Bass Connections Follow-on Student Research Award (Luiza Perez)


Anson MacKinney

Joshua Grubbs as a student and an alumnus

This Team in the News

Six Ph.D. Graduates Who Leveraged Bass Connections for Their Doctoral Training

Where Are They Now?

Duke Seniors Share What Was Most Meaningful about Their Bass Connections Experiences

Mercury and Masato: Deliberations from the Peruvian Amazon

Donor Generosity Helps Bring Student Field Projects to Life

Interdisciplinary Collaboration Drives Change for Mercury Toxicity in the Peruvian Amazon

Meet the Members of the 2017-18 Student Advisory Council

Bass Connections Students Win Poster and Photo Awards for Research in Uganda, Honduras, Nepal and Peru

Turning Learning into Livesaving in Peru

Three Bass Connections Faculty Leaders Receive Honors

Student Laurels and Honors for 2017

Students Present Their Research and Learn from Each Other at the Bass Connections Showcase

Student Research Shared, Awards Announced at Bass Connections Showcase

Twelve Students Receive Grants to Take Their Bass Connections Research Further

Can a Dietary Intervention Reduce Mercury Toxicity Among Native Communities in Peru?

Hidden Casualties of War: Cutaneous Leishmaniasis and the Syrian Civil War

Reflections on Mentoring from Bass Connections Graduate Students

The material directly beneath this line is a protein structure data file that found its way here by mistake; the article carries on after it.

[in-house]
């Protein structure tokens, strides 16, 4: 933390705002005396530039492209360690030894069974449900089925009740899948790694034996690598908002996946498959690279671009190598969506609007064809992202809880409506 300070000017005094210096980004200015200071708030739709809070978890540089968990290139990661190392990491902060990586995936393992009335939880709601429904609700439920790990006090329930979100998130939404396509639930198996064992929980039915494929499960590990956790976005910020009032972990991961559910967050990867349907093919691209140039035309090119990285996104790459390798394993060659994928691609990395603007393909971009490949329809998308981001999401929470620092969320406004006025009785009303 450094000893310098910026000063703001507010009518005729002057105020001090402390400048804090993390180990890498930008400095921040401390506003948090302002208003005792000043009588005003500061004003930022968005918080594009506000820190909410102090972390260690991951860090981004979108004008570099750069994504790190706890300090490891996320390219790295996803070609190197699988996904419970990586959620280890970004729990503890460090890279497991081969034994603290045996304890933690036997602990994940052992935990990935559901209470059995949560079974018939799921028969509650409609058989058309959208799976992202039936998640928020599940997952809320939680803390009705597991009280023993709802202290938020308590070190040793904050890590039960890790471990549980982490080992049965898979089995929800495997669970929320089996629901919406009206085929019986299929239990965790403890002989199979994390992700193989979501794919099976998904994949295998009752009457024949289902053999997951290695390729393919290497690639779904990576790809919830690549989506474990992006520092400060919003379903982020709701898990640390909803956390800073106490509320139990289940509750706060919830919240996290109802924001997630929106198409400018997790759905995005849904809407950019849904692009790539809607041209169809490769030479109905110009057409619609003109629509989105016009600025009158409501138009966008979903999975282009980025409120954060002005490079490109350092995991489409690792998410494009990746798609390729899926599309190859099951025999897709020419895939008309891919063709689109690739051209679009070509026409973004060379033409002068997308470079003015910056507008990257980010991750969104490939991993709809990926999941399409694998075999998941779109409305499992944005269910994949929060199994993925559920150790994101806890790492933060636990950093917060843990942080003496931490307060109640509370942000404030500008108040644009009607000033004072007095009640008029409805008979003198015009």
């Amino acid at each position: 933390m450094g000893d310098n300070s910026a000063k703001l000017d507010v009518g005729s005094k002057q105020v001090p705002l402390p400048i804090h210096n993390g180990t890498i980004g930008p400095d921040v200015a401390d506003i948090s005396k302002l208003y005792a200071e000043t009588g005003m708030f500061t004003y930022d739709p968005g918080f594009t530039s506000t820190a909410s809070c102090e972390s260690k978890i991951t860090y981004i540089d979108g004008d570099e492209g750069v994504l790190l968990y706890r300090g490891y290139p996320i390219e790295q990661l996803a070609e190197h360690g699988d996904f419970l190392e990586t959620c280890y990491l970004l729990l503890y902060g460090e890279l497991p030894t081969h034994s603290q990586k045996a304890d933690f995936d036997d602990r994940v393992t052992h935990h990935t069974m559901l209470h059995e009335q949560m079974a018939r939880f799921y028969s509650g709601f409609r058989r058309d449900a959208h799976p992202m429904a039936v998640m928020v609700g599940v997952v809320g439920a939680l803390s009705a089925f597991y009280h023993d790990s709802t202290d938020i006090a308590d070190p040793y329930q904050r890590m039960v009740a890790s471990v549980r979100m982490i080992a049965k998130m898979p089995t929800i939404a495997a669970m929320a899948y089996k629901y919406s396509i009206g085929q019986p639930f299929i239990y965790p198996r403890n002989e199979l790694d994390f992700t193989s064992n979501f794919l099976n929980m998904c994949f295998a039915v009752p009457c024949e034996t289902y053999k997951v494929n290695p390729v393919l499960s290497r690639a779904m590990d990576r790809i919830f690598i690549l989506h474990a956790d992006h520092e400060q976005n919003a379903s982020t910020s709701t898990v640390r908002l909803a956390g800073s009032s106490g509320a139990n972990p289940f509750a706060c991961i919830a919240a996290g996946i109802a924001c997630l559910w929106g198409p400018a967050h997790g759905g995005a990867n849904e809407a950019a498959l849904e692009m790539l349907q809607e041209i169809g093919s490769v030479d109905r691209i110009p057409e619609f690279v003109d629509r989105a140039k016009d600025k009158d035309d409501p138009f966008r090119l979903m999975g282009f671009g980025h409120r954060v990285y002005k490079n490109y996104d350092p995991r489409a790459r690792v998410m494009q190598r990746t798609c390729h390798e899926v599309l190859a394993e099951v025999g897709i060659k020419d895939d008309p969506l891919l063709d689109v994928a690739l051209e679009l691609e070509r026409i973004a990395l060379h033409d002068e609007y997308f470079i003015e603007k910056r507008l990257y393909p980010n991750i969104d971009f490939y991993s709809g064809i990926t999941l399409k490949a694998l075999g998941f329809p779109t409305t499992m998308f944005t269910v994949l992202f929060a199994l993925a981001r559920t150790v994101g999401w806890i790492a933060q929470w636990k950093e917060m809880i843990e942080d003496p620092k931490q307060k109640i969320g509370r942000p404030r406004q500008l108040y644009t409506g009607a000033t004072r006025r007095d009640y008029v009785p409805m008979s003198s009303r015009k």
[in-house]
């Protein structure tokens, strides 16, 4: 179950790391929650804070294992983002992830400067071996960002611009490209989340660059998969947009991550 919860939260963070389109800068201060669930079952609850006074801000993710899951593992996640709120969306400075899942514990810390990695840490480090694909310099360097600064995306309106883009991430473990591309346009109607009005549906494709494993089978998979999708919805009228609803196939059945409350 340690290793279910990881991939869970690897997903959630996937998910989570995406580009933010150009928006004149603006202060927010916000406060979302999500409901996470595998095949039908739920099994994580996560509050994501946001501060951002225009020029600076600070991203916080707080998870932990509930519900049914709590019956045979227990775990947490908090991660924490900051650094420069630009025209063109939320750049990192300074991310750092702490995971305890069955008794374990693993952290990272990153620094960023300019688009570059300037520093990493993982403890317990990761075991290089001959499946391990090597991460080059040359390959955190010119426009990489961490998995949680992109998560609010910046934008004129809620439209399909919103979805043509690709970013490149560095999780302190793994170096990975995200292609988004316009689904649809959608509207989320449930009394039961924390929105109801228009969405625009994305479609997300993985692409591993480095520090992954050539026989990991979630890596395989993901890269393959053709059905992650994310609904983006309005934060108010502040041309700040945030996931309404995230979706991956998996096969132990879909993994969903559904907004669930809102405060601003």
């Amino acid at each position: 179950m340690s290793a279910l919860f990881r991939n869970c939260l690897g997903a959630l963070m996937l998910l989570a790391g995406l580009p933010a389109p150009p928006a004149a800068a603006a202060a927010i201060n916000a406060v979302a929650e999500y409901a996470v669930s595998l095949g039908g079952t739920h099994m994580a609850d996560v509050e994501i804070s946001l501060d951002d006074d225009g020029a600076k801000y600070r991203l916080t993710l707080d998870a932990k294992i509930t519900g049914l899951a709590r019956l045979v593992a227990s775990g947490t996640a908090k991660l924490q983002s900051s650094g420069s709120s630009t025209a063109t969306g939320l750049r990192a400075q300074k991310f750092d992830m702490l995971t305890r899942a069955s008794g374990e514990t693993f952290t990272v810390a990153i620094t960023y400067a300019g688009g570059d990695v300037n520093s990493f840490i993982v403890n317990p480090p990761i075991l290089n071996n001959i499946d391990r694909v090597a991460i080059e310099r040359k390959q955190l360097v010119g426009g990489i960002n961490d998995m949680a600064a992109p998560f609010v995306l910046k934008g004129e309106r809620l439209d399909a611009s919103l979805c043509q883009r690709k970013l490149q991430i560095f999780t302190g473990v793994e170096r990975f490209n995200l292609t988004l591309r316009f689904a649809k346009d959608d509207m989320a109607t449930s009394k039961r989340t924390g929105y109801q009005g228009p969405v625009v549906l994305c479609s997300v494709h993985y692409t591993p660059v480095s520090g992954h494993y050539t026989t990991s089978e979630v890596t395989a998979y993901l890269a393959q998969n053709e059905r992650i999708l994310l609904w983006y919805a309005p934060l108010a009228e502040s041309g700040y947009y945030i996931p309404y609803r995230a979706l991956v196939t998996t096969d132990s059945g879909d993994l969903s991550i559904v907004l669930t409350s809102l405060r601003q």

Fostering a Collaborative Research Environment in Peru

See related teams, Environmental Epidemiology in Latin America: Impact of an Oil Spill in the Peruvian Amazon (2017-2018) and Environmental Epidemiology in Latin America: Leishmania (2015-2016).

Truck in Peru.

Team Leaders

  • Heileen Hsu-Kim, Pratt School of Engineering-Civil & Environmental Engineering
  • Joel Meyer, Nicholas School of the Environment-Environmental Sciences and Policy
  • William Pan, Nicholas School of the Environment-Environmental Sciences and Policy
  • Alexander Pfaff, Sanford School of Public Policy
  • Elizabeth Turner, School of Medicine-Biostatistics and Bioinformatics

/graduate Team Members

  • Justin Lana, Environment-PHD
  • Elizabeth Monahan, Global Health - MSc
  • Rachel Whitson, Master of Environmental Management, Ecotoxicology & Environmental Health

/undergraduate Team Members

  • Jennifer Callejas, Environmental Sci/Policy (AB), Global Health (AB2)
  • Delaney Dryfoos, Biology (BS)
  • Liane Emerson, Biology (BS), Global Health (AB2)
  • Joshua Grubbs, Chemistry (AB), Global Health (AB2)
  • Anson MacKinney, Biology (BS)
  • Karina Martinez Romo, Psychology (AB), Global Health (AB2)
  • Luiza Perez, Sociology (AB)

/yfaculty/staff Team Members

  • Ernesto Ortiz, Duke Global Health Institute